D.C. Diary: The Women’s Pages

Feb. 20, 2000
Newseum, 1101 Wilson Blvd., Arlington, Va.
2 p.m.

The image of femininity certainly has changed over the centuries. As women played an important role in shaping the way society progressed through history, written communication spread the rise of women’s concerns and issues throughout the years.

Starting with the late 18th century, women’s magazines have flourished as they portrayed the changing attitudes of femininity. The Newseum, located in Arlington, Va., recently opened Reflected Lives, Directed Lives: American Women’s Magazines, an exhibit, which will run until April 30. The display, located on the second floor, examines the role of women in society reflected by women’s magazines. From political views to household-related subjects, these periodicals revolutionized the magazine world, altering it from one of only men’s literature to one of women’s too.

The display takes viewers from the beginning of the history of women’s magazines to present day. Beginning in 1972, The Lady’s Magazine was the first magazine to target an all-female audience. It covered issues such as health, self-identity and fashion, many of the issues that are still explored by magazines today. In the late 18th and 19th centuries, these subjects were associated with moral purity, but now they evolved into discussions of individuality and psychological and physical well-being.

Issues beyond the body and mind also have been major points of interest to women’s magazines. The Woman’s Political World, founded in 1913, advocated political and social change of the era. Women wrote for or against issues of their days. Although not as popular as the homemakers’ magazines, these magazines directed many women to take a stand and promote women’s suffrage and equality. The rise of the working woman came soon after.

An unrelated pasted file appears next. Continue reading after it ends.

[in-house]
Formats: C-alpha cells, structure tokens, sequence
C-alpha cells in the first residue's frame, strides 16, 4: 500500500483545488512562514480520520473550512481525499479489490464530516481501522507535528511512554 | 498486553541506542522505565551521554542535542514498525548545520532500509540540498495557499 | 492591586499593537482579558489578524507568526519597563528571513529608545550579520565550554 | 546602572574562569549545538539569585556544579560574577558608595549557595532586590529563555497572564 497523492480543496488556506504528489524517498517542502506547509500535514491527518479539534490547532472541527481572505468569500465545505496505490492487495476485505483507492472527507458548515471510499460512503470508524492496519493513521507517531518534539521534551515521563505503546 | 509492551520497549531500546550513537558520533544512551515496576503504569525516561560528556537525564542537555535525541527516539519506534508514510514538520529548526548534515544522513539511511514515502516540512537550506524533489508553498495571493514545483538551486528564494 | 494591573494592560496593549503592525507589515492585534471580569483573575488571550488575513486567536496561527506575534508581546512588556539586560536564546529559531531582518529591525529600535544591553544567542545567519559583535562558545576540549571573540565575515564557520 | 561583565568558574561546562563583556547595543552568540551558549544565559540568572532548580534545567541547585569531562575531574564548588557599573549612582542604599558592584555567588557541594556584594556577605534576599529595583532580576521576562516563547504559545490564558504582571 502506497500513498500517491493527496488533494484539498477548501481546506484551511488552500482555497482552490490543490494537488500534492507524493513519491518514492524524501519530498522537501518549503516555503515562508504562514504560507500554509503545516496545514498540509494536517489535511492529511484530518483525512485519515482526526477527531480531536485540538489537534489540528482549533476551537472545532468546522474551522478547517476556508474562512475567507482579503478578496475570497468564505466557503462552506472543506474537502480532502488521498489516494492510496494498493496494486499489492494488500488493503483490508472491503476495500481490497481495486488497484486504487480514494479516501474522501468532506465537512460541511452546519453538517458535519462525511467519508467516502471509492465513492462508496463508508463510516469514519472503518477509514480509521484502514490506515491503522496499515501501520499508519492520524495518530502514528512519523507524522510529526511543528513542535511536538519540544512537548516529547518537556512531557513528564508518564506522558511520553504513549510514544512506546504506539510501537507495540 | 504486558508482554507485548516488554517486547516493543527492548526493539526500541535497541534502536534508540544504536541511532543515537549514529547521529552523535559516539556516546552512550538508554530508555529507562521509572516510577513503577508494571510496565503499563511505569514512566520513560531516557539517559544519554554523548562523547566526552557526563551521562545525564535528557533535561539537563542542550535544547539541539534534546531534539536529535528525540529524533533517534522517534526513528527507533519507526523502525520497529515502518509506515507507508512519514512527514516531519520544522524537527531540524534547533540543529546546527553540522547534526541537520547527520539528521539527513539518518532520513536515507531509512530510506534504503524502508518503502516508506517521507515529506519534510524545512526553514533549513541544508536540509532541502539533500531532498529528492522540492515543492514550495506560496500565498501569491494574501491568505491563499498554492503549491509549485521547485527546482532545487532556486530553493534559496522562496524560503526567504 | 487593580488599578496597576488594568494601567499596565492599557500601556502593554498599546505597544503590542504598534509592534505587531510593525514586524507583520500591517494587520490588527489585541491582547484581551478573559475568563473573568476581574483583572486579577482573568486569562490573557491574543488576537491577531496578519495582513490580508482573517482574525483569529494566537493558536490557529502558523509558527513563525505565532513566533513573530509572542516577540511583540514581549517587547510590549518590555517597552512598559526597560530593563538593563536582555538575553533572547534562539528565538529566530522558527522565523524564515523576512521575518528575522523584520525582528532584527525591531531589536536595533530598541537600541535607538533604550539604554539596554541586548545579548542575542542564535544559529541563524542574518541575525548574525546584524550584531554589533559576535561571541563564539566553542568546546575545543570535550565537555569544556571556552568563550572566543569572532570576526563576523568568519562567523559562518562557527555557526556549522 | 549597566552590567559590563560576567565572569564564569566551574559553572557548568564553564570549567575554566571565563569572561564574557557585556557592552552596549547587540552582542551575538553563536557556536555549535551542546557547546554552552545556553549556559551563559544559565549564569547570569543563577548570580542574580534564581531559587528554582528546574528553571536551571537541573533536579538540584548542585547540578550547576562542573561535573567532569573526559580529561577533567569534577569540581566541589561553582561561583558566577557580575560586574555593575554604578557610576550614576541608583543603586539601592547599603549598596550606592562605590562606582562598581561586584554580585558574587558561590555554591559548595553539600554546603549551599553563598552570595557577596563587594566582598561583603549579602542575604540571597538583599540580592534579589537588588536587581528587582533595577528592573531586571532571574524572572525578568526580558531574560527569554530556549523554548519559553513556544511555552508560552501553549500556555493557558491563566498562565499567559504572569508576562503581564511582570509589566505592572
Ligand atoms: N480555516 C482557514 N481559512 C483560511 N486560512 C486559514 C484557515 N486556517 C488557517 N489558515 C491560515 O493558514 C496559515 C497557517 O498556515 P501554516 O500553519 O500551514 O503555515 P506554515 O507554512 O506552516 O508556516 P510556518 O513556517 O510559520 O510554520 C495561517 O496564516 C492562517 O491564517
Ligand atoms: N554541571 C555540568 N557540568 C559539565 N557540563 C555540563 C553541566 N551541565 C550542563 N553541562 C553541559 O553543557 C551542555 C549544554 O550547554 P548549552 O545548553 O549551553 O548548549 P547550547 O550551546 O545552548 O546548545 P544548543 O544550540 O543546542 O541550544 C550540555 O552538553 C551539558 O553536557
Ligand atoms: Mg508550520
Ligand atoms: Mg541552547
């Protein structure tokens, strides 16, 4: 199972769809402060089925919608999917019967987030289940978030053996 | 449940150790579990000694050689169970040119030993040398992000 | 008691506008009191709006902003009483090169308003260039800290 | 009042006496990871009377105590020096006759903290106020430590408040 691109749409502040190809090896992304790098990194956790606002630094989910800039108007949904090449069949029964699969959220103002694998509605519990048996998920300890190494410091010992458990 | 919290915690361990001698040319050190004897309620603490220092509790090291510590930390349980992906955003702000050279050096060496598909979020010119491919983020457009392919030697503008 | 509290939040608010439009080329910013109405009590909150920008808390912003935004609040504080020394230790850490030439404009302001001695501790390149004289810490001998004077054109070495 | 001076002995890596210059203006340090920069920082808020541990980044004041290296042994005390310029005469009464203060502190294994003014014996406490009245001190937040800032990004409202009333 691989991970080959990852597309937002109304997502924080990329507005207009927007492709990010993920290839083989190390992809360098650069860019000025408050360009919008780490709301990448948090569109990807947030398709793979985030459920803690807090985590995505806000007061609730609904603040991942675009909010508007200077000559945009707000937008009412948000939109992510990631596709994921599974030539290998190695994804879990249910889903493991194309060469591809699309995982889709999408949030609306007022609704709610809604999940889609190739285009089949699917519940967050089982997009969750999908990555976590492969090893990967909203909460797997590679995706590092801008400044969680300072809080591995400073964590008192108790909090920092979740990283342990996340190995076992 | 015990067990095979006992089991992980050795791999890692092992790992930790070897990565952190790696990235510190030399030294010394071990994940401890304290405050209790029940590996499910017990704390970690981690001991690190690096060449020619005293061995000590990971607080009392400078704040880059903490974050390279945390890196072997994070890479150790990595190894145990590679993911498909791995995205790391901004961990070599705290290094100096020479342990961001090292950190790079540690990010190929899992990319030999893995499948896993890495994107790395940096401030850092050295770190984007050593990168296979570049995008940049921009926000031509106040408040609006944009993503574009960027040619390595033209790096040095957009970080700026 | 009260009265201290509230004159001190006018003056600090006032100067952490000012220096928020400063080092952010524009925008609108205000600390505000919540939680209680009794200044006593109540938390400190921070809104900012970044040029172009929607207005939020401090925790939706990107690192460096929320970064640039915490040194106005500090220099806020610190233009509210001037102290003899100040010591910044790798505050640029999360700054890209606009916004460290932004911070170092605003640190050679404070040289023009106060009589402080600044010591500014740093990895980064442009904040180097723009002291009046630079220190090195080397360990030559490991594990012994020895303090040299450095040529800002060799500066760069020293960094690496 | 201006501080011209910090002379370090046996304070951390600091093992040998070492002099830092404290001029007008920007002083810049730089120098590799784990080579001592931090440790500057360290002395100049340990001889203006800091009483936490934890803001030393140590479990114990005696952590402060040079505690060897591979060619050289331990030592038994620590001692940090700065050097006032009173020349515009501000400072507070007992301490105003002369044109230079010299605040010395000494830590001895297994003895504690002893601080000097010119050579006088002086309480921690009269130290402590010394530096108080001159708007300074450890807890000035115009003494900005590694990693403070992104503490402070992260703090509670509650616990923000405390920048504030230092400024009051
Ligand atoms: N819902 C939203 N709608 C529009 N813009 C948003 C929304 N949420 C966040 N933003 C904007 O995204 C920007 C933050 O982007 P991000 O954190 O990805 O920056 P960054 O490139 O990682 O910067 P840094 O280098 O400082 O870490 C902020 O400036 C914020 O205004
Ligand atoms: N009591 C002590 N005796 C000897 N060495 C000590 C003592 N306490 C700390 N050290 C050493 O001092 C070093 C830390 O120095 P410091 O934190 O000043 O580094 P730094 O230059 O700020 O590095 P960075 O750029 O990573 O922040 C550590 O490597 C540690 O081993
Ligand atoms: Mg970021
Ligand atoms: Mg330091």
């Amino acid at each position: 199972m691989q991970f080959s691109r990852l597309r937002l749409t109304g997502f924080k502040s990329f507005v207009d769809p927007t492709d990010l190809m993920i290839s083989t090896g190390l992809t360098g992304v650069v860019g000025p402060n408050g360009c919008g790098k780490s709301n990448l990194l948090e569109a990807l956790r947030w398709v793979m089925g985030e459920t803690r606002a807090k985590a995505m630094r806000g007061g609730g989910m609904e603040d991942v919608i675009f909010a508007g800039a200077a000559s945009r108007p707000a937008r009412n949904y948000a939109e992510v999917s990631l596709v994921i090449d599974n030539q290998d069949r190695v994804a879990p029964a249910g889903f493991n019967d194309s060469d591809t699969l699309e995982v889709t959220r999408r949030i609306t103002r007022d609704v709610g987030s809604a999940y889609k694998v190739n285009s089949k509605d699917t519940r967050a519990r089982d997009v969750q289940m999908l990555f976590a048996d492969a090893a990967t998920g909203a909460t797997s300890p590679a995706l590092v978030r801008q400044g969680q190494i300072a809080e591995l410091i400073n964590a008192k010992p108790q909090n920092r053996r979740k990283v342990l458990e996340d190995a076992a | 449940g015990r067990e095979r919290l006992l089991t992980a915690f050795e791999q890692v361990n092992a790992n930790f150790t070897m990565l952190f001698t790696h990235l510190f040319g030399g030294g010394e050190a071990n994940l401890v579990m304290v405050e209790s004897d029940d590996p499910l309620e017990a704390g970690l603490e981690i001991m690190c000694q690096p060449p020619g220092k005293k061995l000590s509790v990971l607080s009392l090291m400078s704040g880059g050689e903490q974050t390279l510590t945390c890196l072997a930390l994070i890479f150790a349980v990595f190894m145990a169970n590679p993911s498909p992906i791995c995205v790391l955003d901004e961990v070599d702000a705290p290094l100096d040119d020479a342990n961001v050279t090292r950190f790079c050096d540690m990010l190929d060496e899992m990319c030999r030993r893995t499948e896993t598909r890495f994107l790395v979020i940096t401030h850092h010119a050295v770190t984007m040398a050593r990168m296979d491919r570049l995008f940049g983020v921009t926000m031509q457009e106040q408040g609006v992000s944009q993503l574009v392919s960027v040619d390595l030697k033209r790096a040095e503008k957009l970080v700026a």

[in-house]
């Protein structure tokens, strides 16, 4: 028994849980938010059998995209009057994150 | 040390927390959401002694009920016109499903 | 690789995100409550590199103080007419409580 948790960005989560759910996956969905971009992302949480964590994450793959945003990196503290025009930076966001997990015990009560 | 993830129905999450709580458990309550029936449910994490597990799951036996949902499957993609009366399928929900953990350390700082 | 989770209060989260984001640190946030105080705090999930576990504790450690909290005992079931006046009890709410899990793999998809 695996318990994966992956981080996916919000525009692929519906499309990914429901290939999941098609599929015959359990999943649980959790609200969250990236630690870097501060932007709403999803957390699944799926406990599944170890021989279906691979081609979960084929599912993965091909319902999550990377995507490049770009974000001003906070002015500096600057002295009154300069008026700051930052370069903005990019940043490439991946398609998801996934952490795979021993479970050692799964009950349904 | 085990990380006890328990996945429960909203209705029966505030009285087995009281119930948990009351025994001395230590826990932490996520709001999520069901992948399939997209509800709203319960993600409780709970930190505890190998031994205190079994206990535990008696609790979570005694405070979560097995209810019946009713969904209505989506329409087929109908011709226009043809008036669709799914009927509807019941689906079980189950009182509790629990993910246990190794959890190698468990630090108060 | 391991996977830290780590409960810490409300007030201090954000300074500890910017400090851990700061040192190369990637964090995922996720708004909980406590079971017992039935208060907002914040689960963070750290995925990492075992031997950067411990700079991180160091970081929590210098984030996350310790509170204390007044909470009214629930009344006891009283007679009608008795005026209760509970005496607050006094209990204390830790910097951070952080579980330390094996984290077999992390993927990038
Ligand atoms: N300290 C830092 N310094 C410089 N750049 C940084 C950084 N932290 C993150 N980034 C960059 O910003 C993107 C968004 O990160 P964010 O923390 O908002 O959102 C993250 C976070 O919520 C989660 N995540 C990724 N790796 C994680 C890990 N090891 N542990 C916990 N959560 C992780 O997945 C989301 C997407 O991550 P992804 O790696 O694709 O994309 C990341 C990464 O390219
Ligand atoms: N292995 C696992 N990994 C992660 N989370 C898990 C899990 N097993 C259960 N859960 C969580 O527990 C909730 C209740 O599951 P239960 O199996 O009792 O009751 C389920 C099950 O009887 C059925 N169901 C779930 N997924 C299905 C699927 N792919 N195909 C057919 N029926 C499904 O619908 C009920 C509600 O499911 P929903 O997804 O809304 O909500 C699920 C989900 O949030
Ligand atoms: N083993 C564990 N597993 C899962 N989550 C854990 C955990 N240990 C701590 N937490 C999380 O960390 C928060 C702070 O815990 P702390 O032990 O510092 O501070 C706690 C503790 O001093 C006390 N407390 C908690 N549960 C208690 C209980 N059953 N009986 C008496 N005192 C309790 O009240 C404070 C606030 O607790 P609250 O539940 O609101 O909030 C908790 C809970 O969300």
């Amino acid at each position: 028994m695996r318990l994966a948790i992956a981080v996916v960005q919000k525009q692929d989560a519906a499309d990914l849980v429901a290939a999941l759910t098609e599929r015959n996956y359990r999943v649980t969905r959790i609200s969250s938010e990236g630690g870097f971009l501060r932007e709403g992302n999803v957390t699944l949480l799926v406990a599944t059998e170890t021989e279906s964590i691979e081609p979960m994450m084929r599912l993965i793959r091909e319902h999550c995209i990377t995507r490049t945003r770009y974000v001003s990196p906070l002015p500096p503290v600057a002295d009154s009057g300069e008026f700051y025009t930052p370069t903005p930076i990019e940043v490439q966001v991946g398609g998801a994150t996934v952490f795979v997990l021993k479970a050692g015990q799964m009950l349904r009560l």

Women became the primary household purchasers in the 20th century economy, making 70 to 80 percent of family decisions, according to the exhibit. This development increased the interest of advertisers in the magazine industry. While magazines of the 1800s relied upon reader subscriptions for revenue, the purchasing boom of the 1900s made advertisements the lifeline of most modern magazines.

Fashion also acquired a prominent role in the world of women’s magazines, beginning with the fashion-based magazine Portfolio in 1807. Models and actresses began to pave the way to the perfect figure, which soon became a controversial subject. Throughout the years, readers questioned magazines’ use of models that promoted unhealthy body images, from the 19th-century hourglass figure to today’s ultra-thin look. Sexuality started to play an important part in women’s magazines when publishers discovered that sex sells.

The exhibit leaves visitors with a few thoughts to ponder upon their departure. The ever-changing genre of women’s magazines will evolve in the future. What shapes will they take? What pitches will they make? Who’s lives will they direct? Will their impact on women’s lives increase or decrease? Who’s ideas will they reflect? Either way, the questions are worth asking. From Cosmopolitan to Sports Illustrated for Women, women’s magazines already have established themselves as a powerful force in shaping the way women view their society and themselves.

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